Miss. officials dispute home child care criticism

July 25, 2013 9:52:17 AM



JACKSON -- State officials call inaccurate a recent federal report that criticizes Mississippi for not regulating hundreds of home-based child care operations. 


The July 11 report from the inspector general of the U.S. Department of Health and Human Services says Mississippi is violating federal rules by failing to enforce health and safety standards for home-based centers receiving federal subsidies. 


But Jill Dent, director of the Division of Early Childhood Care and Development at the state Department of Human Services, said Mississippi requires some training, limited background checks and self-certification. She said DHS plans to ask the federal government to correct the report. 


Still, homes caring for fewer than six children are exempted from regulation by state law and aren't subject to inspections. 


Critics say some poor-quality child care centers pose a risk to a child's health and intellectual development. 


"I really am not a fan, and never will be, of putting children in homes that are uninspected," said Danny Spreitler, executive director of the Gilmore Early Learning Initiative. That group, based in Amory, works with privately owned and publicly run child care centers to improve their quality, but refuses to work with home-based child care centers. 


Spreitler urged quality "home cares" to go through the licensing process, and urged state officials to adopt a streamlined licensing process for homes. 


"You could come up with a simple matrix for a home provider," he said. "It doesn't have to be expensive." 


Mississippi's home care program saw a big turnover when the state started requiring federal subsidy recipients to call in when checking in and out their children, part of a larger effort to monitor subsidies electronically. Most attention has been focused on electronic finger-scanning at freestanding child care centers. When the requirement began June 1, the number of homes in the subsidy program fell from 2,300 to 300. 


"We had 2,000 that did not follow the steps to remain a provider," Dent said. 


She said many voucher recipients are still looking for new providers. 


Mississippi's decision to exempt home cares from licensing is not uncommon. At least 23 states also do so. According to federal data, 21 percent of children helped by federal money nationwide are cared for by providers who are exempt from licensing. Mississippi State University, though, has estimated that more than half of the state's children are in unlicensed settings. That's in part because home care is usually cheaper than a larger day care center.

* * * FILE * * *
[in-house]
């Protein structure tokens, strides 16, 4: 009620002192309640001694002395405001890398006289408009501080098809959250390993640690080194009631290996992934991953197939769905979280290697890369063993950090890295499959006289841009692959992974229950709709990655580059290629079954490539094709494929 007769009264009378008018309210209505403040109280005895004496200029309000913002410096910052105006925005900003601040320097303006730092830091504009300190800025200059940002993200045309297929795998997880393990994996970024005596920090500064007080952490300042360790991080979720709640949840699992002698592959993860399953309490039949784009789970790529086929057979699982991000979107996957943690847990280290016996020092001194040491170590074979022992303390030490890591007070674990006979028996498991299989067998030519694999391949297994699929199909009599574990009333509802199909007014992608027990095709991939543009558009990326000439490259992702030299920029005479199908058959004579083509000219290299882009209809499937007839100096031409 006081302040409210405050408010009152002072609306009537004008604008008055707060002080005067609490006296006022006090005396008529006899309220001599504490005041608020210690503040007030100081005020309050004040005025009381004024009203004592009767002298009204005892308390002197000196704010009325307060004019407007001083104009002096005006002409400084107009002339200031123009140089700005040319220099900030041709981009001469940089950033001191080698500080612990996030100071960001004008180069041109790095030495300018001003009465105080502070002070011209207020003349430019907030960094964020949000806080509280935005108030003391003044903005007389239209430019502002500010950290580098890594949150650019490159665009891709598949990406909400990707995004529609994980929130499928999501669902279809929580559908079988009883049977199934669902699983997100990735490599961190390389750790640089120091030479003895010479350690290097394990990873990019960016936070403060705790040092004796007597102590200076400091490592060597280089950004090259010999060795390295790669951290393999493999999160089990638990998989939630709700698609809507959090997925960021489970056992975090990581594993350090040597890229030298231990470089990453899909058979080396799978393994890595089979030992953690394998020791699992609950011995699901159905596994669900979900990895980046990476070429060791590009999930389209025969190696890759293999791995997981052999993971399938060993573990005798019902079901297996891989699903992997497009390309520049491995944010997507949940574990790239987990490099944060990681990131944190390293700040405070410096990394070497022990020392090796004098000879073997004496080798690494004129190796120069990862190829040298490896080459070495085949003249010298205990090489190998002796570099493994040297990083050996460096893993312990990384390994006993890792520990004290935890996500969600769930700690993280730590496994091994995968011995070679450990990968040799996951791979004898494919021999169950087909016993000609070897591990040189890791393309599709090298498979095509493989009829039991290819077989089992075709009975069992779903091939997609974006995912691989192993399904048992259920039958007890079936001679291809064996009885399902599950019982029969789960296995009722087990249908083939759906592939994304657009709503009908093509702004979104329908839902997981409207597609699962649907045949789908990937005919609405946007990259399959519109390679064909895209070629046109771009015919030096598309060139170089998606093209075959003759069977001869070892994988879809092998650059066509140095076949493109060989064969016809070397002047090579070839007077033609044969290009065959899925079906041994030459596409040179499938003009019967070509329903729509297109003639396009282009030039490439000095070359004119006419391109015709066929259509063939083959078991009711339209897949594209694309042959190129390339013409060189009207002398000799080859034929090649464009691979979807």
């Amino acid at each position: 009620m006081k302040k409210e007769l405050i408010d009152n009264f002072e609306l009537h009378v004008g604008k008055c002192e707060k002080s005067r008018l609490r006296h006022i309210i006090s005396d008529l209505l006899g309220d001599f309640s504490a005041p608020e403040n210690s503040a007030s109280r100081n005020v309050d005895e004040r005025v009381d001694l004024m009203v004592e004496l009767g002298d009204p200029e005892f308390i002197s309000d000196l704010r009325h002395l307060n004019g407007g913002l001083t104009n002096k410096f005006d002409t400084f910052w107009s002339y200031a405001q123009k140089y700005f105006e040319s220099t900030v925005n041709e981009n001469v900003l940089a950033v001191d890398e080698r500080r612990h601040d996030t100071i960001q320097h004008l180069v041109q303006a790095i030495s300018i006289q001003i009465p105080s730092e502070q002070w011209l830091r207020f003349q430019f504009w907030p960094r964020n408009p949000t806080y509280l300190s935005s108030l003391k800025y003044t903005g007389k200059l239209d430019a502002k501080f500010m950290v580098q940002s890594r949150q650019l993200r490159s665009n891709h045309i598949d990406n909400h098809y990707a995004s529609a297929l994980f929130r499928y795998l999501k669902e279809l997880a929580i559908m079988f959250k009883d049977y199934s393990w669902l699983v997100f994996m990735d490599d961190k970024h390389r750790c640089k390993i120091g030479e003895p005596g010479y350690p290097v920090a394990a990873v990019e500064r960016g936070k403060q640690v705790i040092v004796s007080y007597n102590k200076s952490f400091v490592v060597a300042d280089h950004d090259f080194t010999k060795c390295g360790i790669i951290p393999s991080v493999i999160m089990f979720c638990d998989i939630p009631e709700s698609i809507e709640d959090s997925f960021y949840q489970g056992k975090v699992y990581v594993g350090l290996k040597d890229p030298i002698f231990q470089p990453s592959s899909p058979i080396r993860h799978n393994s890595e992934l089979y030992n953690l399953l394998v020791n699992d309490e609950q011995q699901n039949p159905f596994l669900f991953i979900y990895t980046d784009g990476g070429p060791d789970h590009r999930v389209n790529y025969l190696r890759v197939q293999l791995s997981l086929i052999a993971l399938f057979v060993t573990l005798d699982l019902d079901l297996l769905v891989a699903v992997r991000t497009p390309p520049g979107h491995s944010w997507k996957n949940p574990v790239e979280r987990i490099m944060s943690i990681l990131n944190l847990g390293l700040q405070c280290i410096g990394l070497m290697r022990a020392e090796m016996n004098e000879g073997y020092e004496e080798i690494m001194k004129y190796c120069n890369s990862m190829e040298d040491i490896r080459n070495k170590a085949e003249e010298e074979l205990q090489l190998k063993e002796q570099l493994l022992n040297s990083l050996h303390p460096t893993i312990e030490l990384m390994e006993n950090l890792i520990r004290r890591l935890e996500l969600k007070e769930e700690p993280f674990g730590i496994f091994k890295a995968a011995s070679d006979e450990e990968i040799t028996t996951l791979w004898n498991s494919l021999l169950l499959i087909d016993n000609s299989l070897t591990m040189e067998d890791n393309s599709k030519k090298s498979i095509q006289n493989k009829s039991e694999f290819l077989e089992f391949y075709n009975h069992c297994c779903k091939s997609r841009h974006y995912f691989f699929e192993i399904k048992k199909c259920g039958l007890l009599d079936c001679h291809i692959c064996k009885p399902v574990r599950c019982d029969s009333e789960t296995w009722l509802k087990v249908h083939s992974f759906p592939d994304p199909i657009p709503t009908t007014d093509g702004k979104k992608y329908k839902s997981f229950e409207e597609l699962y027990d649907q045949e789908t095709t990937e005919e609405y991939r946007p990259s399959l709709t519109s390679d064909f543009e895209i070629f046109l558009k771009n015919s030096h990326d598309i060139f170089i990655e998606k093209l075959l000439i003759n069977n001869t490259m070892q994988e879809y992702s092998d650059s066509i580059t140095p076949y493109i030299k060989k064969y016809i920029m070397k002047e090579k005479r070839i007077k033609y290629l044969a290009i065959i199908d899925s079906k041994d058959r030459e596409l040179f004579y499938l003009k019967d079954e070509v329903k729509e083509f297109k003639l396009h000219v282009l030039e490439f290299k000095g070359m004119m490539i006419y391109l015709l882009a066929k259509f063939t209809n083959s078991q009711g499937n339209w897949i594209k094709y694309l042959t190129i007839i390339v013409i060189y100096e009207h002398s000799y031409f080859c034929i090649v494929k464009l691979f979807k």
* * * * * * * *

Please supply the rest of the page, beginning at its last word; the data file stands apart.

But states that use federal money to subsidize care in those unlicensed homes are supposed to perform at least basic regulation in three areas -- prevention and control of infectious disease, physical safety of buildings and grounds and health and safety training. 


The report singles out Mississippi, saying it does nothing to comply. HHS spokesman Don White said Mississippi failed to provide any requested information, which could have contributed to it being highlighted. 


"In the extreme, Mississippi officials reported that they did not have jurisdiction over license-exempt providers at all; they had no requirements for either center-based or family home providers in any of the three areas required by the statute," wrote Deputy Inspector General Stuart Wright in the July 11 document. 


Dent, though, said that's incorrect. Home-based providers must pass a limited background check, have first aid, CPR and educational training, and meet basic rules regarding food preparation and physical safety, she said. 


The state health department inspects licensed child care centers to certify that they comply with rules. Home-based providers, though, must only self-certify that they meet rules such as removing garbage, safely preparing foods and not spanking children. That certification takes place once, when a home enters the subsidy program, Dent said. 


The state also provides training through the Nurturing Homes Initiative, a Mississippi State University program that aims to improve the quality of home child care. "We're doing all we can to try to improve quality," Dent said. 


Mississippi is not unusual in allowing self-certification, according to the report. At least 21 states allow some form of self-certification. That could change, though, under new rules the federal government is proposing that include requiring unannounced inspections, a fuller background check, increased first aid and health training and a better definition of "physical safety." 


Dent said state officials are working on their own improvements that they'd like to roll out over the next year. They could include additional training videos that home providers are required to watch, as well as a comprehensive background check. 


But she said DHS can't afford to start doing inspections. 


"We don't have any way to monitor them," Dent said. "We don't have the staff, we don't have the money."